The transmitter uses a battery and solar panels may be used in the future. The team envisions the system operating from the United States to India and Japan.
Every two minutes, Knouse's computer sends out a message, including the name, location and details of the tour group, which appears on the map with the words "Please help me!" and "I need water!!!" and then The team met with members of the local boys and girls club to show the technology to younger users, hoping they could teach and share with their neighbors.
Isabella Mayor Carlos Delgado said he was impressed with the project and hoped to complete the project before Maria made the island's communications system useless. He regrets that after the hurricane, city officials had to walk to dozens of communities to meet people's needs, which delayed the delivery of food, water and medicine.
“It’s a bit like going back to our origins: walking everything,” he added.
Another project was led by Puerto Rican Pedro Cruz, a self-taught technology developer.
Remember to see information like "SOS" and "We need food" on the road, with big letters on it, so that you can see them from the air after Maria. Cruz believes that before the storm, people can be distributed on 1.50 feet (5 feet) long carpets, marked with symbols indicating food, water or medical use. Scheduled drones can fly over these areas, read symbols and process information about demand and location to receive the first responder.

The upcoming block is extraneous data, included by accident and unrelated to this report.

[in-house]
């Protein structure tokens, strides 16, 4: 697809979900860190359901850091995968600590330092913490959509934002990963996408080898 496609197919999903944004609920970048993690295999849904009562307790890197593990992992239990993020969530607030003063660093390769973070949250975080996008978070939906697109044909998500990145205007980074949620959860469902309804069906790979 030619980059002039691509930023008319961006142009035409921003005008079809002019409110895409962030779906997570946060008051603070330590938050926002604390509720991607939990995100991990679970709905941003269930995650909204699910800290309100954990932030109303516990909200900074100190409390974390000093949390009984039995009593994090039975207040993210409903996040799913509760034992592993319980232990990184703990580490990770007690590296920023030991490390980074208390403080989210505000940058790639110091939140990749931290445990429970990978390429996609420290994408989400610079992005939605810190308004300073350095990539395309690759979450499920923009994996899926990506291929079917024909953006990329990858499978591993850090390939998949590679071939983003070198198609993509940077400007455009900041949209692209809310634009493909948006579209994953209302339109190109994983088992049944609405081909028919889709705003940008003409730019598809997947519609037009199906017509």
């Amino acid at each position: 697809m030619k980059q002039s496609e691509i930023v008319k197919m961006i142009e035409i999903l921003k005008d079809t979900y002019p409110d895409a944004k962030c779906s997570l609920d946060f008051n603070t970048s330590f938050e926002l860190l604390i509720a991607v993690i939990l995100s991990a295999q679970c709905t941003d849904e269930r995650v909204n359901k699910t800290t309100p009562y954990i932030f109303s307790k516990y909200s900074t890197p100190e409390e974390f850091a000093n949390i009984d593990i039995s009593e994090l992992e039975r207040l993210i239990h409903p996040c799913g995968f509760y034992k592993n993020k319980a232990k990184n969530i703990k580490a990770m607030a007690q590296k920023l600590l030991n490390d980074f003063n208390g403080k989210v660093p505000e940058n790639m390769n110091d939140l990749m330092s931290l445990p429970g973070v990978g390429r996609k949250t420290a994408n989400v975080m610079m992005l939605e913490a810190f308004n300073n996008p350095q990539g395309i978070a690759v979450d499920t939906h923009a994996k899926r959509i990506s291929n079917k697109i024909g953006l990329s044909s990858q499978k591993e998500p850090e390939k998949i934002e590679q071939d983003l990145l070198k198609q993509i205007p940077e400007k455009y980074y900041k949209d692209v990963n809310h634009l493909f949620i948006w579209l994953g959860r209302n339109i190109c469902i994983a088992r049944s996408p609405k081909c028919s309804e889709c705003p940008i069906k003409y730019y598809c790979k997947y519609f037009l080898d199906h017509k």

When he was unable to reach the place where his grandmother was after Maria, he thought of this idea. He could not communicate with her and was worried because her grandmother had feelings of breathing and coronary artery. Therefore, he decided to send his drone to her house, she waved from the window.
Cruz said: "She heard the drone, knowing that this is me." He added that his grandmother died of respiratory and heart failure two months after the hurricane, and suffered a power outage in a hospital intensive care unit.
He continued to drive drones to the rest of Puerto Rico for a few days and weeks after Maria, and found that food and water had been sent to the communities that had received the supplies, while others prayed for such assistance, “there was a lot of duplication of work. ". He pointed out that his system can help to avoid this situation.
Other technology companies, such as Google's aftermath of licensing from the US Federal Communications Commission, will provide an emergency through the balloon dragon that provides mobile phone service.
However, Lugo, Director of the Puerto Rican Emergency Management Bureau, warned that the island still needs to strengthen and update its communications system before the start of the hurricane season on June 1. He also stressed that the authorities should allow amateur radio operators to participate in the communication system.
“Communication should not be restricted,” he said, adding that the government needs to adopt new technologies. "We are still lacking."